Recovery after hip replacement surgery involves a slow process of rehabilitation. Swelling remains a serious issue for most patients. While each person will recover at a different rate, doctors expect patients to return to work between six and eight weeks for office jobs and three to six months for physically demanding labor. Return to work should also be phased; three half-days in the first week, two full-days in the second week, five half-days in the third week, and full-time by week four.
After your hip replacement surgery, you will most likely be in the hospital for three to five days. In some cases, patients will stay for additional days of rehabilitation, but typically discharge takes place within one week. If you are having both hips replaced, called “bilateral” surgery, then it will probably take you longer to recover, both in hospital and during rehabilitation.
The type of work you do will determine the length of time before you can return. Patients return to desk jobs and administrative work the soonest, on average about six weeks after the surgery. Patients who do extremely well could return as early as one week, but this decision is up to the discretion of you and your doctor. Returning to manual labor is significantly prolonged for obvious reasons. The average return date to a job that requires heavy lifting or excessive activity is three to six months.
Keep in mind that full recovery for most patients undergoing hip replacement surgery is about six to twelve months. When you can return to work is based on your progress in physical rehabilitation, levels of pain, and overall adjustment, following the operation.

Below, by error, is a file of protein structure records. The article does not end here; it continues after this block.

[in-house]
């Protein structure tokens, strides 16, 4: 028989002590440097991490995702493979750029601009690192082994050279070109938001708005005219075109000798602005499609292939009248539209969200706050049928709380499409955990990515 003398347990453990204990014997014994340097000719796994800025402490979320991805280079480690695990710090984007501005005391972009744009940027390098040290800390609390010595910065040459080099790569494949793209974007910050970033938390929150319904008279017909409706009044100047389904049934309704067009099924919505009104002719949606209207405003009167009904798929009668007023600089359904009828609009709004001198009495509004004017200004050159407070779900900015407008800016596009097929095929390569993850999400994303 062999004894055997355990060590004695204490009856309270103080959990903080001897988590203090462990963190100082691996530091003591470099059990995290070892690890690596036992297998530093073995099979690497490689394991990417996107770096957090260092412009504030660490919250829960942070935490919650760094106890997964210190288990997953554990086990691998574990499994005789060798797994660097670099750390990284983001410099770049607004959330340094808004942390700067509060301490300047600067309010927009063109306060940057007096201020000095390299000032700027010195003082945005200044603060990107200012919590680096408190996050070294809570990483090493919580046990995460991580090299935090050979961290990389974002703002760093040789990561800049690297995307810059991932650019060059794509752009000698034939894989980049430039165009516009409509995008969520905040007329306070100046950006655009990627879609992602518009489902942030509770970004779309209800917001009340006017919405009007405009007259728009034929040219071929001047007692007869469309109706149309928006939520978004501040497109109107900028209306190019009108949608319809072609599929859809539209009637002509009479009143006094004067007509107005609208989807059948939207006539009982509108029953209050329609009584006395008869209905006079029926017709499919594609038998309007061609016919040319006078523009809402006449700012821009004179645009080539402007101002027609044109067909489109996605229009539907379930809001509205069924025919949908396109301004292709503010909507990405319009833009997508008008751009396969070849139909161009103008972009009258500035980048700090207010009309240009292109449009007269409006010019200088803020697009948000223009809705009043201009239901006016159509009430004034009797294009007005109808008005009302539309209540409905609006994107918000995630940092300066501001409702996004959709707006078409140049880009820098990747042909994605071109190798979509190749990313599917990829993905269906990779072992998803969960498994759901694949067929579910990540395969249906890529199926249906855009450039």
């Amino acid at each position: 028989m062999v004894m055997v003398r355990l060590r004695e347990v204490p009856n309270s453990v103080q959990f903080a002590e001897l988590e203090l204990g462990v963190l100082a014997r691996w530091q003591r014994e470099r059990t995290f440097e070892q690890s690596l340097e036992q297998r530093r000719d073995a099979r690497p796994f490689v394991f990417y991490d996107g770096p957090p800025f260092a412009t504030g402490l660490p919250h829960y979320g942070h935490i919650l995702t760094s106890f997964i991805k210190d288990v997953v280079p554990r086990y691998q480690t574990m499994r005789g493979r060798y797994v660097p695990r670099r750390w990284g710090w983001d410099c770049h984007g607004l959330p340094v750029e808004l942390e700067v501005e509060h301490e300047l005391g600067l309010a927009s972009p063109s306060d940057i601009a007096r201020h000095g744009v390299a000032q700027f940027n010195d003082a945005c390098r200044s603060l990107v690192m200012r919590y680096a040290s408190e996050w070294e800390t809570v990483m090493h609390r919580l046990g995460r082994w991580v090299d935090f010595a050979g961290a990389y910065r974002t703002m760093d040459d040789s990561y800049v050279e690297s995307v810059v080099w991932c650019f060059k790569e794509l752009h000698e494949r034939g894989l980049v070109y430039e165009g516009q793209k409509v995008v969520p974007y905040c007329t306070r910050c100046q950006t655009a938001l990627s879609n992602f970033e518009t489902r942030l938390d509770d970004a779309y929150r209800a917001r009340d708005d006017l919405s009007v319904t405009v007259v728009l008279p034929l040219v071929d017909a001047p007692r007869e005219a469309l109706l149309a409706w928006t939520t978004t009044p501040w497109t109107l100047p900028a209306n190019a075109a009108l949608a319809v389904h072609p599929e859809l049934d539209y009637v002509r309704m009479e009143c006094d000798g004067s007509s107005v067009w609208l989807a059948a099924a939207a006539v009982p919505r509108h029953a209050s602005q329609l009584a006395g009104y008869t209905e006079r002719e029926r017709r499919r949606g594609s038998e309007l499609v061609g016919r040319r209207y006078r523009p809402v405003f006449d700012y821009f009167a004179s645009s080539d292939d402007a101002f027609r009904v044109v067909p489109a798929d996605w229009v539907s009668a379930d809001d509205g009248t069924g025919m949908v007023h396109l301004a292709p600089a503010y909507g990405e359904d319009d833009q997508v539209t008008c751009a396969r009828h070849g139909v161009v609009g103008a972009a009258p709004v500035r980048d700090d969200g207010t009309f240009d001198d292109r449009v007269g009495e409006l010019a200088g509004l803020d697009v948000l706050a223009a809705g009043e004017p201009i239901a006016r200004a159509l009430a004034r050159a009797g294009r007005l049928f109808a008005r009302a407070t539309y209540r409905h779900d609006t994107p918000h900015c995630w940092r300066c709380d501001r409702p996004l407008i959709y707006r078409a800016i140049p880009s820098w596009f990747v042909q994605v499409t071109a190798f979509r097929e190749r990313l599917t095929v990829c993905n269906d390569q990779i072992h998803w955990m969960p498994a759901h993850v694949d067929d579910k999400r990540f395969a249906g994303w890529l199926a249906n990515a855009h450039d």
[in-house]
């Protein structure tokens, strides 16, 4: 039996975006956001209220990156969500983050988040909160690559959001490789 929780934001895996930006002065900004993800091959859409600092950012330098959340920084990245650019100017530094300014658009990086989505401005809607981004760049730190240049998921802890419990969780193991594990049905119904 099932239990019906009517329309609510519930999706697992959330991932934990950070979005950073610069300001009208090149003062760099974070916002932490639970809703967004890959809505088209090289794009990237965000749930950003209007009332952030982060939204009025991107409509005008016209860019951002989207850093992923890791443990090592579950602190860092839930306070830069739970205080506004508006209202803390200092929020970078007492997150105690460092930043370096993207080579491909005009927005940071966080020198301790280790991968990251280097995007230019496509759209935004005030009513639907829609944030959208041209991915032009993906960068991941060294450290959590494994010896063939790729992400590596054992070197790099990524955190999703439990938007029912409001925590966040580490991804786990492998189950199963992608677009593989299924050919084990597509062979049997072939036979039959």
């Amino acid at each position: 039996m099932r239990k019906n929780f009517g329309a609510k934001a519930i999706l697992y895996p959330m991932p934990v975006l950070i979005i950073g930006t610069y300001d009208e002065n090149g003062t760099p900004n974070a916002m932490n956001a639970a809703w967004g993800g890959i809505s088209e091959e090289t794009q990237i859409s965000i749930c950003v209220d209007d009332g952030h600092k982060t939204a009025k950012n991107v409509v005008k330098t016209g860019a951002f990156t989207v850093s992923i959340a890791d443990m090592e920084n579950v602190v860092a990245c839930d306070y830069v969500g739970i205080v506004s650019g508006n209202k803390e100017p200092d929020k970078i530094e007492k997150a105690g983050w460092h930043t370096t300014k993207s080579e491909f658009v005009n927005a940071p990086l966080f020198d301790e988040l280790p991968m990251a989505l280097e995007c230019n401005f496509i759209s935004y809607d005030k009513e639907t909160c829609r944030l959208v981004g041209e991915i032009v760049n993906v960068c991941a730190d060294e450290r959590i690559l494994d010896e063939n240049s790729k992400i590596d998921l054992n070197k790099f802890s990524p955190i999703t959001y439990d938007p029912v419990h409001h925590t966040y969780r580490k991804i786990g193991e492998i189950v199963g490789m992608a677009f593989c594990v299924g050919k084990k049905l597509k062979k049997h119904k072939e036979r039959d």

Rehabilitation therapy can take up to several weeks. During this time, you may assess your performance and determine whether you are ready to return to work. It is generally advised by doctors that active sports are delayed until after a full recovery. In the first four weeks, you will most likely be using a walker. In addition, a knee immobilizer is intended to be used at night or when sleeping in order to prevent the hip from dislocating. Most doctors ask that the immobilizer be used for six weeks following the surgery.
Recovery time differs dramatically from patient to patient, and the examples given in this article are only meant as rough estimates. Make sure you speak to your doctor about any concerns you may have regarding rehabilitation and recovery.
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